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Lonely Planet review
On the northern edge of the souq is the Great Mosque or Umayyad Mosque, the younger sibling (by 10 years) of the Umayyad Mosque in Damascus. It's also known as Al-Jamaa Zacharia after Prophet Zacharia, the father of St John the Baptist. Started by Caliph Al-Walid (r AD 705-15), who earlier founded the Umayyad Mosque in Damascus, the work was completed by his successor Caliph Suleiman (r AD 715-17).
However, aside from the plan, nothing survives of the original mosque as the building has been destroyed and rebuilt countless times. Miraculously, the mosque's freestanding minaret has managed to survive in exactly its original form, as built from 1090 to 1092, although it does have a pronounced lean as a result of an earthquake. Standing 45m high, it's majestic, rising up through five distinct levels, adorned with blind arches, to a wooden canopy over a muezzin's gallery from where the call to prayer was announced.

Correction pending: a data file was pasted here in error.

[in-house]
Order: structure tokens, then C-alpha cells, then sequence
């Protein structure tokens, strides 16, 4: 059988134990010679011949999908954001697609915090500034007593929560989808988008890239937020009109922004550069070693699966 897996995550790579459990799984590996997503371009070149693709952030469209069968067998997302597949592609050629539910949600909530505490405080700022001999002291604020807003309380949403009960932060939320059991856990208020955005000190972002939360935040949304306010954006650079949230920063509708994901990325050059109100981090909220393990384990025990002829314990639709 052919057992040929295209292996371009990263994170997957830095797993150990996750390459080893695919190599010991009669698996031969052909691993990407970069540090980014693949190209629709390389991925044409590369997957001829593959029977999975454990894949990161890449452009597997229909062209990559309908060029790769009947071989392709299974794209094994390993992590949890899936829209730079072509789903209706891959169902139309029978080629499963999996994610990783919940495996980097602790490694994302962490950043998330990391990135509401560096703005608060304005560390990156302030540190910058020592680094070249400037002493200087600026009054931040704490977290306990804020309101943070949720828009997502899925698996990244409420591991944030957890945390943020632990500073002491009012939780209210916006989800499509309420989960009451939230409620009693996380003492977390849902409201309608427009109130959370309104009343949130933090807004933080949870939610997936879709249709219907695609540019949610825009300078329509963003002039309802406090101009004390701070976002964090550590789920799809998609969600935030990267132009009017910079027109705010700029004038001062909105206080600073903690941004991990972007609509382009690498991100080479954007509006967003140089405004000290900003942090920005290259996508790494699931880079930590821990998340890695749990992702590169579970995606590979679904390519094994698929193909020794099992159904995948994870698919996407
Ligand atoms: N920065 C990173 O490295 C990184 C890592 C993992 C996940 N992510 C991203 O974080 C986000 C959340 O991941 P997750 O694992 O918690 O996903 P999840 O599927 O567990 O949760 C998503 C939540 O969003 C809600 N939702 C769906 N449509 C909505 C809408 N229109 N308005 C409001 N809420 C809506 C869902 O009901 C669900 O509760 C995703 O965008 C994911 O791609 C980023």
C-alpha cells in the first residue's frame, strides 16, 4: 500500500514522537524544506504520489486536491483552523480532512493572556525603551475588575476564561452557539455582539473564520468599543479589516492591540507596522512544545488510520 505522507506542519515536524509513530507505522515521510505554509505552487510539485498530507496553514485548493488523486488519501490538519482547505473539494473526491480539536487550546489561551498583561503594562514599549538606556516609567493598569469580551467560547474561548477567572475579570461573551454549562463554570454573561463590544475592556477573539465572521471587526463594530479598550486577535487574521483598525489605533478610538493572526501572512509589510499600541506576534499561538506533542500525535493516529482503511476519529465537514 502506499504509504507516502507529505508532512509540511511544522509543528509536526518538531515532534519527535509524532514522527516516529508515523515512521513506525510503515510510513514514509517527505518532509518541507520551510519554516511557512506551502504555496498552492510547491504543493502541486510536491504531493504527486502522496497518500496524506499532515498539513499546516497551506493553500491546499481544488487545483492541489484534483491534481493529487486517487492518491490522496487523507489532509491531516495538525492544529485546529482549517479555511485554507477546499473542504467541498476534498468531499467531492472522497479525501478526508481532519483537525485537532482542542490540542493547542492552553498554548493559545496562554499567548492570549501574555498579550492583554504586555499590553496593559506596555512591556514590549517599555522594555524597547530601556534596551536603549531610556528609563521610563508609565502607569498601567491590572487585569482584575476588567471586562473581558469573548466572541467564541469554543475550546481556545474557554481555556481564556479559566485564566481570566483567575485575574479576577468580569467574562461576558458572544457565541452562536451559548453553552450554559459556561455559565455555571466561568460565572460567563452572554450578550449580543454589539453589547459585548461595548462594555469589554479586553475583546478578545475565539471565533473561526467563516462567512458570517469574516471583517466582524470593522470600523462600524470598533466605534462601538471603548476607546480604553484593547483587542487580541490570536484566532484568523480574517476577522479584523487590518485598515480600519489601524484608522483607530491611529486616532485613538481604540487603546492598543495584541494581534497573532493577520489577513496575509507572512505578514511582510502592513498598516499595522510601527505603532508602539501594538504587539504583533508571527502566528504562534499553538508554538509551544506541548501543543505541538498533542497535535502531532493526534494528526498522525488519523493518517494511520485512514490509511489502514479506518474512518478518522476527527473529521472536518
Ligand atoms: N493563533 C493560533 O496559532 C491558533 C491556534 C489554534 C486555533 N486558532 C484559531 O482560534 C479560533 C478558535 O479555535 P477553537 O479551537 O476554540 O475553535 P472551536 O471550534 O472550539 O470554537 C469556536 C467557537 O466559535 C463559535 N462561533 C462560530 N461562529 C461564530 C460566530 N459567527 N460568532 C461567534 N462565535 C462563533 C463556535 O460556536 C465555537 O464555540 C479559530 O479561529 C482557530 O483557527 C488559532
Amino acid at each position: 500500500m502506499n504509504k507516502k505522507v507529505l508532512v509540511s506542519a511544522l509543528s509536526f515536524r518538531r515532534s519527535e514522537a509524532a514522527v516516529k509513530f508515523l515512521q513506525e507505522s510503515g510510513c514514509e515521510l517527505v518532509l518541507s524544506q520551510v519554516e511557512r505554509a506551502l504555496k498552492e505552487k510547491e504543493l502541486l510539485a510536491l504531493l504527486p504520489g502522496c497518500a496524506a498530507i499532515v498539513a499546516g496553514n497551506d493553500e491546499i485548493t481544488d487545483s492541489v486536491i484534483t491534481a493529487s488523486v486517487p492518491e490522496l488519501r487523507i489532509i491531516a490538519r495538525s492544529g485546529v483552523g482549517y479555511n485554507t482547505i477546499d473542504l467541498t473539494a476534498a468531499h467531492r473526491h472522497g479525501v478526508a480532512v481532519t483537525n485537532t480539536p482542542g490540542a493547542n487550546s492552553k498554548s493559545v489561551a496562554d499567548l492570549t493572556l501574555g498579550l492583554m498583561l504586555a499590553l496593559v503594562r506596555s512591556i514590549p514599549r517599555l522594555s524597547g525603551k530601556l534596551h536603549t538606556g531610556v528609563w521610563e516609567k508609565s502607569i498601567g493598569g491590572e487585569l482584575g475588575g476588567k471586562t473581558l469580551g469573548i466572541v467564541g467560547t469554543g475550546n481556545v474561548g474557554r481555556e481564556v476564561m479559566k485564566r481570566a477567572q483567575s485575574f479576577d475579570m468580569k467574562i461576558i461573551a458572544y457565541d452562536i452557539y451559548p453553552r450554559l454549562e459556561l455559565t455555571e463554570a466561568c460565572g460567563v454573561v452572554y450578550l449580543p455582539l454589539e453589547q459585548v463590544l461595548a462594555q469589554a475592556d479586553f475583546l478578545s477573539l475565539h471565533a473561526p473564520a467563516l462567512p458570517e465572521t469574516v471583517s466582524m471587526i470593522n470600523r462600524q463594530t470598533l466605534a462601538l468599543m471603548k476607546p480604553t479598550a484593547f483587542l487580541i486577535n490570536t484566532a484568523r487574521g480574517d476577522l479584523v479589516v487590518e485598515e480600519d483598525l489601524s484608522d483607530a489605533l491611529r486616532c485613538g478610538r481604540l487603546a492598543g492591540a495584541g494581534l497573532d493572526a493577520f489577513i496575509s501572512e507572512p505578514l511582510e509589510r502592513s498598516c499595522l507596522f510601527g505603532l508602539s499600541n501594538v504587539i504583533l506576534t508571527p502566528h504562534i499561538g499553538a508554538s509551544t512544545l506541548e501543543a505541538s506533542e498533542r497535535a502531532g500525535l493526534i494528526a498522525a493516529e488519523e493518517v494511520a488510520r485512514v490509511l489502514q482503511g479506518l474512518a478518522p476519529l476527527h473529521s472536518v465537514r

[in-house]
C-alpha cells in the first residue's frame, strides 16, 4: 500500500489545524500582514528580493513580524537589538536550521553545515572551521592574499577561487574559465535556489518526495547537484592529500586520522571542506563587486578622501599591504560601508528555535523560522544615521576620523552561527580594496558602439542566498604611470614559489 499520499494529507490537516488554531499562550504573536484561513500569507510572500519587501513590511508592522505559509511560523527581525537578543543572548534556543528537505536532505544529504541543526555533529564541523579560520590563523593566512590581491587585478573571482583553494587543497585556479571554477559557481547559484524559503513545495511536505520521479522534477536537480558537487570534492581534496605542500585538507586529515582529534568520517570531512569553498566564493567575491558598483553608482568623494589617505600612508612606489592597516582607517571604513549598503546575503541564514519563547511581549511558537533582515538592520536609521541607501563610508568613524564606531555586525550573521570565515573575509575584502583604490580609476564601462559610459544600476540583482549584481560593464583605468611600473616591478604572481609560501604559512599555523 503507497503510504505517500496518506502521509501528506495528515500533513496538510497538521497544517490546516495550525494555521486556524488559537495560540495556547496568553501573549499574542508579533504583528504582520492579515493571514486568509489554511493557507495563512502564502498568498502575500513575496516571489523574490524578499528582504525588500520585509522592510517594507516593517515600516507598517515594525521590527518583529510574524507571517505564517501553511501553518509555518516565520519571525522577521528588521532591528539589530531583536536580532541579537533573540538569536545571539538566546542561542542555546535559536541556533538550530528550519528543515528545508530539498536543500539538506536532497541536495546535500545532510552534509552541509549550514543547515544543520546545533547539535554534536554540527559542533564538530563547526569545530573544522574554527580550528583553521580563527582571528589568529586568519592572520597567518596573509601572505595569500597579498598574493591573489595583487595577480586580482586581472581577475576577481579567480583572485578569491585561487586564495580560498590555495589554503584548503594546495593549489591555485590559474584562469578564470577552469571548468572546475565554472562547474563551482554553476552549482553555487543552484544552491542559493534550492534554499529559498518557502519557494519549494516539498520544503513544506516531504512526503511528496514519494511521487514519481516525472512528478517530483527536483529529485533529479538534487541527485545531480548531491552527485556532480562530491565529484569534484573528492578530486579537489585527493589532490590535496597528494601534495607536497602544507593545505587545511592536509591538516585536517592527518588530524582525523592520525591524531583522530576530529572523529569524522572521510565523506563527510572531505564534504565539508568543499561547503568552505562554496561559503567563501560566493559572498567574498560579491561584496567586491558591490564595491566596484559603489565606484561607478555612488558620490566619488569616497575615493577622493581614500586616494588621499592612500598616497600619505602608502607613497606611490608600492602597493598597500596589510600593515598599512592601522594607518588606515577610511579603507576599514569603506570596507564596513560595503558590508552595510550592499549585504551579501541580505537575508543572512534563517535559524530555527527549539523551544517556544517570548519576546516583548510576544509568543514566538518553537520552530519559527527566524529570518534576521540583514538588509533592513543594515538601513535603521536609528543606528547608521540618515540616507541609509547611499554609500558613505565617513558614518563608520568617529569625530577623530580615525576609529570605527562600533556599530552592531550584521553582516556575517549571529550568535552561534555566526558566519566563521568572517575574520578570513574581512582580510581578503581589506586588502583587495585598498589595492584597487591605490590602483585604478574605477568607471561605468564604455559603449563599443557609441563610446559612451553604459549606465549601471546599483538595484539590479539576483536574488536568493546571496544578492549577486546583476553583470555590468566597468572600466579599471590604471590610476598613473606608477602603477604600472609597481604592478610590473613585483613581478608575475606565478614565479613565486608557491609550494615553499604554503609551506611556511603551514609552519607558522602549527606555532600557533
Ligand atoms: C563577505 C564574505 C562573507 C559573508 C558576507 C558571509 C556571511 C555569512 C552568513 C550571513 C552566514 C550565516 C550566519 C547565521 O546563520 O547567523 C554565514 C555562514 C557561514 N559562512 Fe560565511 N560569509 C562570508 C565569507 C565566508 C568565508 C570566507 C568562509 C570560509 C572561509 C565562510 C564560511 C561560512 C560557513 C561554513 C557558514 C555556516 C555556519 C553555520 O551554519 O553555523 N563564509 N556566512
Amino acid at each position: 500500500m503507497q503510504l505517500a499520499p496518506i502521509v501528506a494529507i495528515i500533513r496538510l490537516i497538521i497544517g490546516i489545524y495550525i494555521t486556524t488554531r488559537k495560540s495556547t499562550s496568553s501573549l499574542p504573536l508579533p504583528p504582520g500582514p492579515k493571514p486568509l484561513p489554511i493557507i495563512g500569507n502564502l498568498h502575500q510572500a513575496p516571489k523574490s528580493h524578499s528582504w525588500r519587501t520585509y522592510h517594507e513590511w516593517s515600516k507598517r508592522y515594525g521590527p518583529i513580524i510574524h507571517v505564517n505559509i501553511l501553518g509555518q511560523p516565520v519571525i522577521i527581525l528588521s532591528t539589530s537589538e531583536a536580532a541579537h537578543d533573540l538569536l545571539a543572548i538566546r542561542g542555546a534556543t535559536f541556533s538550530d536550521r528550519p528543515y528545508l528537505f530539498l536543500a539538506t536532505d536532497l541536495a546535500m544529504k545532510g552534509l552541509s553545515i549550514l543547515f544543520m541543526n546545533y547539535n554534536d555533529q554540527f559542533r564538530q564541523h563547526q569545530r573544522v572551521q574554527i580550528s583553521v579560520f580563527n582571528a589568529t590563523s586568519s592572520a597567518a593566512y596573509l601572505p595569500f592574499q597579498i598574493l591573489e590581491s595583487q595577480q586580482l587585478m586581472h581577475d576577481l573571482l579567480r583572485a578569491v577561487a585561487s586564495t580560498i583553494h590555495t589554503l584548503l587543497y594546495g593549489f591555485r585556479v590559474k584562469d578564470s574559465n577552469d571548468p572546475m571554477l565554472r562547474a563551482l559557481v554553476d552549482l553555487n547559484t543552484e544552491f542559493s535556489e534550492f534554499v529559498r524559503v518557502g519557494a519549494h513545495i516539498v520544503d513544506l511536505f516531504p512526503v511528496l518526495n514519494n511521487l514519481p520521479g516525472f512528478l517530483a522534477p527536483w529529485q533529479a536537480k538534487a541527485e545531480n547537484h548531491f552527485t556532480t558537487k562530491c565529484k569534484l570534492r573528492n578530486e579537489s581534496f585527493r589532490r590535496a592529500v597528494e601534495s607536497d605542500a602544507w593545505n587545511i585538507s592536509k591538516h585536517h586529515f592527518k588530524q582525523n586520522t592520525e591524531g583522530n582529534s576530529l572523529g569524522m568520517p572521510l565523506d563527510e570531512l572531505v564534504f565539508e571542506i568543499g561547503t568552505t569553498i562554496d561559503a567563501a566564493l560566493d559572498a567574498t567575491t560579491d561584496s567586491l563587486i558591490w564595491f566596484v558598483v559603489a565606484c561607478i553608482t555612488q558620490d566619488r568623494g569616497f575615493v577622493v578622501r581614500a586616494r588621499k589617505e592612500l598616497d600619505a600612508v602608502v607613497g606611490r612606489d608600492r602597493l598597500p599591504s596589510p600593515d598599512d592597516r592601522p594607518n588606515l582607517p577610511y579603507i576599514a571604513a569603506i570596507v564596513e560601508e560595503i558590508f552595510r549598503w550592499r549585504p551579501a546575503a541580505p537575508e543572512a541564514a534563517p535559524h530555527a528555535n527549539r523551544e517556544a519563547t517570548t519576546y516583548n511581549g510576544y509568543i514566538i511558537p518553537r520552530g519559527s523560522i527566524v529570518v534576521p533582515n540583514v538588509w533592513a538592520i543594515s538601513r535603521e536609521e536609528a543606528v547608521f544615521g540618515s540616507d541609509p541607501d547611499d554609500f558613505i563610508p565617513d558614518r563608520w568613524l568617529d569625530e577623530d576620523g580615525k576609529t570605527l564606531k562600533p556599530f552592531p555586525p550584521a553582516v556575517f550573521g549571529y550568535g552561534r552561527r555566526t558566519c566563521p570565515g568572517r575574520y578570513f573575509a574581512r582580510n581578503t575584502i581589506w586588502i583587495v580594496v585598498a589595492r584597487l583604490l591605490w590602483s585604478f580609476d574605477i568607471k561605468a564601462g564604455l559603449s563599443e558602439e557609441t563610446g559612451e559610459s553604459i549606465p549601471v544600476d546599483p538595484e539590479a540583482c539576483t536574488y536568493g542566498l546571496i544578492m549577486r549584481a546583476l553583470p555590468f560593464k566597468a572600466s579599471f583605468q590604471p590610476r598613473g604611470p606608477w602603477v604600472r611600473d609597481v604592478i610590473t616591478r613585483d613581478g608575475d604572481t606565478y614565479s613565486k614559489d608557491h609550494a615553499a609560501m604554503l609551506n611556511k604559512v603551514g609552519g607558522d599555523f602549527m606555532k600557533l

While it's not possible to climb the minaret, visitors are allowed inside the mosque. There's no admission fee but footwear must be removed and women must hire an abeyya (hooded cloak) to wear.
Entrance is directly into the courtyard, the floor of which is decorated by black-and-white marble geometric patterns. Under a strong sun, the reflected light is so harsh it hurts the eyes, while the hot marble scorches under shoeless feet.
Inside the prayer hall is a fine 15th-century carved minbar (pulpit). Behind the grille to the left of this is supposedly the head of Zacharia. The padlocks fastened to the grille are placed here temporarily by locals who believe that a few days soaking up the baraka (blessings) from the tomb will give them strength.